"I struggled with depression and at moments in my life thoughts of suicide." He said when he did finally come out publicly in 2015, "it was the best thing I could've ever done for my mental health."

Not being accepted as your true self is unsettling for anyone. It becomes an uphill task with an added label that segregates one from the 'common.' Even for the accomplished, these fears can be overwhelming. Insecurity leads to mental health issues. Discrimination can end careers.

"The day the interview came out, I was filled with insecurity, and I was second-guessing my decision. What if this affects opportunities in the future? What if I lose a sponsorship because I decided to come out? What if this affects the way judges see me at competitions?"

As individuals and society, we need to introspect on what do we fear from LGBTQ+ persons? Why can we not accept them? Are they less in any way? Why do we fear their influence? Or are we so deep in our bigotry we find it difficult to peek out of our wells? Sexual orientation is only another human trait. It should be seen and accepted as just that.

Danell Leyva (US – gymnast) I hope to one day live in a world where your sexuality is as irrelevant as to whether or not you're right or left-handed. You know, it's such a non-issue. It means nothing that if you're just like, 'Oh, you're left-handed? That's cool. Oh, you're bi? That's cool.'

Victor Gutierrez (Spain- Waterpolo) "I hope my coming out serves to break a taboo within the sport."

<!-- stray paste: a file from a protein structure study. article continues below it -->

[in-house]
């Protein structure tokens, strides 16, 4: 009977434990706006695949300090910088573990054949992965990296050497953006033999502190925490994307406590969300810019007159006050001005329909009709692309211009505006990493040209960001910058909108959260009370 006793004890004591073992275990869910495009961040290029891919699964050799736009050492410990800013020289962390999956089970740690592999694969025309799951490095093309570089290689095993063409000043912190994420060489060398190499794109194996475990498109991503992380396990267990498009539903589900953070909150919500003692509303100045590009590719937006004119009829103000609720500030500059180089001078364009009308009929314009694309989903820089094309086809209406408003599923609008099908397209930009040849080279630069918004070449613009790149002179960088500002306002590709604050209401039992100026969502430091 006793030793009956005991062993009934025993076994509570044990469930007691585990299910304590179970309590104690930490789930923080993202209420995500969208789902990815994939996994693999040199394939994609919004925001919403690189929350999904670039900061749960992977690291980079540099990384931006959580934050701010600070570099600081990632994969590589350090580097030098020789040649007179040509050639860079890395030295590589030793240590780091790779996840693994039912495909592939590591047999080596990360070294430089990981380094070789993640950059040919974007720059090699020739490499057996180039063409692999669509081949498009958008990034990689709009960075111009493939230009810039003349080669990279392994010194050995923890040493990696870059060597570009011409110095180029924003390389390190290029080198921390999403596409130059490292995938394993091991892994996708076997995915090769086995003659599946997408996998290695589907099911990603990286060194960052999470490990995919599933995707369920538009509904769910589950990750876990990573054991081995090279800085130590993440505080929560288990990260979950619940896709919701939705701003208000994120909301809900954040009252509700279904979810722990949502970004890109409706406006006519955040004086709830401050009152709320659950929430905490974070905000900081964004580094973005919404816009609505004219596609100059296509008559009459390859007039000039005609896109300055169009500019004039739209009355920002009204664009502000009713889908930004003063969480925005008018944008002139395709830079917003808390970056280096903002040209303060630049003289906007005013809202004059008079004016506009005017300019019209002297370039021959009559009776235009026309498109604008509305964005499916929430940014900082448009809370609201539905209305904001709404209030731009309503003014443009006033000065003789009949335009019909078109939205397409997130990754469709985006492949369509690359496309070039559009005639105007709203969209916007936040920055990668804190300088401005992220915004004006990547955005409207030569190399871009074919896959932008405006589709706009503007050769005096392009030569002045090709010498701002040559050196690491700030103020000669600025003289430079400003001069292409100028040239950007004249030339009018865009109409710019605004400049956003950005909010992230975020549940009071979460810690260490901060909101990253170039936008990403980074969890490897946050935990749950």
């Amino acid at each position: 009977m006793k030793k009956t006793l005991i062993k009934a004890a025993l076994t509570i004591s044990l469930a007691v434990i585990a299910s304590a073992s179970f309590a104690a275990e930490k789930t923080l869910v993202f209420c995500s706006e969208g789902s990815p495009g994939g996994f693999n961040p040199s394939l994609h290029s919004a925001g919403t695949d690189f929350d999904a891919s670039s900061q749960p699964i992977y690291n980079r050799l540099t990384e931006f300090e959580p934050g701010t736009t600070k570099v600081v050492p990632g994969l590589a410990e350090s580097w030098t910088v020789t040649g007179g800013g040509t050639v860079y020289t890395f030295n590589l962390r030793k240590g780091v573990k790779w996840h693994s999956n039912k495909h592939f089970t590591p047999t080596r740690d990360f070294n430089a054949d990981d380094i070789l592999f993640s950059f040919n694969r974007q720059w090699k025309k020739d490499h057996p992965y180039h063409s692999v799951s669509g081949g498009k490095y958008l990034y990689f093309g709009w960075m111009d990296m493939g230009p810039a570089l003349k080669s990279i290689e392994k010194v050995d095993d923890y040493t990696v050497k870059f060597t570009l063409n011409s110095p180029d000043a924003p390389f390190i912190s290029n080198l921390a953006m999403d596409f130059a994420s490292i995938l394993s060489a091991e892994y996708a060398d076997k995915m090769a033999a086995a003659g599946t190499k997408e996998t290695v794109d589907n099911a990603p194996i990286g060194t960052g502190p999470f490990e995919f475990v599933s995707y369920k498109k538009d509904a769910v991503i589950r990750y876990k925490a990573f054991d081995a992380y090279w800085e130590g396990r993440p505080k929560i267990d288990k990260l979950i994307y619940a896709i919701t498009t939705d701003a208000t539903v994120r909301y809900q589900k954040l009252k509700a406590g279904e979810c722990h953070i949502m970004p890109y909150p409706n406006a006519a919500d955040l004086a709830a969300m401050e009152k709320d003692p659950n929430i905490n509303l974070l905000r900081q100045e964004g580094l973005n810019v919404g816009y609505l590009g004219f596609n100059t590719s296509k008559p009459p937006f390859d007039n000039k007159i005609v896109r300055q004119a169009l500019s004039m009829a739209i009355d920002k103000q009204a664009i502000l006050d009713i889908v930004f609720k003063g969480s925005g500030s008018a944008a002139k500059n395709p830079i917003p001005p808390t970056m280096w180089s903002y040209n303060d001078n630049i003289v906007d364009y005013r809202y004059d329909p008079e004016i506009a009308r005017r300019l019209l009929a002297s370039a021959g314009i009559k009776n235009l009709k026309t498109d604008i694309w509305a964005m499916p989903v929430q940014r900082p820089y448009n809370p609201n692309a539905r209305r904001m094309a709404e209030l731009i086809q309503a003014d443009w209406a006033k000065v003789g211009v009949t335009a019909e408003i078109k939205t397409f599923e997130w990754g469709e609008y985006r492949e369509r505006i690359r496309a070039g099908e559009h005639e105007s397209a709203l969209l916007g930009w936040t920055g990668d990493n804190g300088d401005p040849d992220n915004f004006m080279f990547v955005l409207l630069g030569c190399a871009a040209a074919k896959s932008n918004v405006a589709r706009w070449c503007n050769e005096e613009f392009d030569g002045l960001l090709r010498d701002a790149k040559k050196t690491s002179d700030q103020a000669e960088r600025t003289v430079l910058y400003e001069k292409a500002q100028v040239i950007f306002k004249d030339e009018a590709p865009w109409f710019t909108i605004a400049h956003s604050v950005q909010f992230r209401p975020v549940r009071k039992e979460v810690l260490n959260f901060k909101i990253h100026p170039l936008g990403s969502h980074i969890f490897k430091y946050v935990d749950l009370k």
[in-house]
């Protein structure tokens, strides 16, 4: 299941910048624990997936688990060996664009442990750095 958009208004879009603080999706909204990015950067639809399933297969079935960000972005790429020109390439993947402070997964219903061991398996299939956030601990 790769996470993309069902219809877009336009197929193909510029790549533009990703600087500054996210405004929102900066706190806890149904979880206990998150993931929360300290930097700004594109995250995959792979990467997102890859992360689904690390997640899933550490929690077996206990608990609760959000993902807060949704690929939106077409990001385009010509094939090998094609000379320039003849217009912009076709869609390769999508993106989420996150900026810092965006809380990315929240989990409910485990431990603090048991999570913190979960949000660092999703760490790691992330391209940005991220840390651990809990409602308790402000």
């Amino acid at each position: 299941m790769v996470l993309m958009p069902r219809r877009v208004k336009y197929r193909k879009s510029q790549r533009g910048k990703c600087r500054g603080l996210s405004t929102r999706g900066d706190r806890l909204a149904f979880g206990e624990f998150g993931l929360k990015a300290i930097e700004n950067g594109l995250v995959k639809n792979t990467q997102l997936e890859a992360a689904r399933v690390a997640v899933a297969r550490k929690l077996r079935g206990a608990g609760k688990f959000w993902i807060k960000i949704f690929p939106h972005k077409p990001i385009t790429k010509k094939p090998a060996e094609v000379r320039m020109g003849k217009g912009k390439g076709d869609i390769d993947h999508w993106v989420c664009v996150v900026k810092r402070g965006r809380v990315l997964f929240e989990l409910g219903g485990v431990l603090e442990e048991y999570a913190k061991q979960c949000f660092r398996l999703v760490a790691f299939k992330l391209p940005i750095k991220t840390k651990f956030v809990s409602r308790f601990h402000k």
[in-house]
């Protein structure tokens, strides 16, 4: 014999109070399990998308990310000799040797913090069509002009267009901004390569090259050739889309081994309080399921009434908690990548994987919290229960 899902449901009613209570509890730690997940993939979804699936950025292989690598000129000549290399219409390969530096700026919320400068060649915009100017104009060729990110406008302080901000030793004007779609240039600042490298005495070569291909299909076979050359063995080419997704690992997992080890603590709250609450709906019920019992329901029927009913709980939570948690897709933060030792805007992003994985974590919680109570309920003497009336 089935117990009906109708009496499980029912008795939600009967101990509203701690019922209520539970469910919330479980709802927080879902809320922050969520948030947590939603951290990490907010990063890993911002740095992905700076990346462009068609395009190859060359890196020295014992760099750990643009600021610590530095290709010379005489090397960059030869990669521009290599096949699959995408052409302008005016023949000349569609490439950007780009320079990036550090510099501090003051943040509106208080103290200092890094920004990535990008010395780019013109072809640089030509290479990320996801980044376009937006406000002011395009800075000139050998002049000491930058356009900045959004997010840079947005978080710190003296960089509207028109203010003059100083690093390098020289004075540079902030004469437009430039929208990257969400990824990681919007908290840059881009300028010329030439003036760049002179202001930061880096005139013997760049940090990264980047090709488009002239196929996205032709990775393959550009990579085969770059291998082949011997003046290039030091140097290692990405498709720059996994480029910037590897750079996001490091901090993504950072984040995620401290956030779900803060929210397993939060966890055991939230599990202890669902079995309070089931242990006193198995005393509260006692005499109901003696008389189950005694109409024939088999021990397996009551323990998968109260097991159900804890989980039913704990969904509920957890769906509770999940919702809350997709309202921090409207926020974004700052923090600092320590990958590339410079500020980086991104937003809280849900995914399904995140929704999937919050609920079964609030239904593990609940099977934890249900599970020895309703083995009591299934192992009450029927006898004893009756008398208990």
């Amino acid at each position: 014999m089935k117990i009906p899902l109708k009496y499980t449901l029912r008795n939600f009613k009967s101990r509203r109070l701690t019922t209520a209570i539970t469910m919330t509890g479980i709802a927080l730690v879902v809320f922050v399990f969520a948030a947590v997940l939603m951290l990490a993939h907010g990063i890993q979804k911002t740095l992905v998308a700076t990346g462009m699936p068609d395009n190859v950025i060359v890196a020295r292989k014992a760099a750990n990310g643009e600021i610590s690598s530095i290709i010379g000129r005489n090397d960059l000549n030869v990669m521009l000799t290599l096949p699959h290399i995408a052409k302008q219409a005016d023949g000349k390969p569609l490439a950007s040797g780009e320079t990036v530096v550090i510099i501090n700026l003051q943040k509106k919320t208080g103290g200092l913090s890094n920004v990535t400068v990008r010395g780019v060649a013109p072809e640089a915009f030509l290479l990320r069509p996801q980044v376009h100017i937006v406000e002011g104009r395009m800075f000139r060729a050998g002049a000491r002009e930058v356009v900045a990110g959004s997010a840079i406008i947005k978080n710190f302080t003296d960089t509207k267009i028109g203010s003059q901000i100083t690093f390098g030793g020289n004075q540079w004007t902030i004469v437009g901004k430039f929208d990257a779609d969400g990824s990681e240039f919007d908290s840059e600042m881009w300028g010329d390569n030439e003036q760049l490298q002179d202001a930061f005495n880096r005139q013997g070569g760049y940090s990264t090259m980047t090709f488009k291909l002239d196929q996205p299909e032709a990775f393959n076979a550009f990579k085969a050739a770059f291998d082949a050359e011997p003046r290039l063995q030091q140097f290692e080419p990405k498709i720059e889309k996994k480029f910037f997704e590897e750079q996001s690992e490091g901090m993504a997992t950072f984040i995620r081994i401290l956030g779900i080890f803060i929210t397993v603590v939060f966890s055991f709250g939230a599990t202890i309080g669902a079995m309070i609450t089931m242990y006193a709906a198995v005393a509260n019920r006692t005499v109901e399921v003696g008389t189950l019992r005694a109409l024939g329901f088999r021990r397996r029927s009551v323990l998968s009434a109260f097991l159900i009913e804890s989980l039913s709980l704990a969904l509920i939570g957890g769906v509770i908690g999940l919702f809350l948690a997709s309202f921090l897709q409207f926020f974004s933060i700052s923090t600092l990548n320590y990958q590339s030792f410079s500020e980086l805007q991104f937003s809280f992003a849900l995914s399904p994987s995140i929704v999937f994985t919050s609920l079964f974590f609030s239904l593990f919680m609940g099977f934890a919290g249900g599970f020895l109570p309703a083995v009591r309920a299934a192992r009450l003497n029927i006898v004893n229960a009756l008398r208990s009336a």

"You have to be judged not by your sexuality but by your sporting merit."

Each sportsperson who has come out and raised their hand has helped take one step towards greater acceptance of LGBTQ+ persons and athletes. They have provided visibility. For the many still inside the closet, a ray of hope, a possibility. For the general public, an opportunity to understand and accept even in the most conservative societies.

Tom Daley (England- Diving) - 'Boycott. Don't go.' But, do you know what? I think that going there (Russia), in a married relationship, and being able to compete and climb onto a podium as a gay man – I think that speaks louder than boycotting. I think it shows we're real. Visible. I think it's powerful."

Dutee Chand (India- Athletics) "Out of 1,000 people, 100 will say something negative. Everyone won't be positive, but some of my family and fans have been supportive and said, "Your life is yours." So, I haven't paid attention to the rest."

Marta Silva (Brazilian Soccer Player), "A homophobe might rethink because of the influence of Marta, but I think the gain from Marta's wedding is much more through what it represents. An LGBT child can see themselves represented in one of the greatest idols in the history of football; they can take strength from that to continue living."

Visibility in the form of positive role models provides an opportunity to dent the adjectives used to demean or lessen an LGBTQ persons' existence. Such visibility also provides hope for the curious or queer-identifying people. In school, when a teacher or coach cites Pele, the LGBTQ identifying kid has Marta and Rapinoe to relate,

One has only to look around and read about the stories of LGBTQ Sportsperson to realize the immense contribution they make to sport and society in general. Does a world cup win or an Olympic gold medal becomes less if it comes at the hands of an LGBTQ+ person? Does it not bring the same sense of joy and pride in one's club or country? A large number of LGBTQ persons leave sports because of toxicity or prejudice. Imagine the contribution they can make if safe spaces are provided, and discrimination is removed.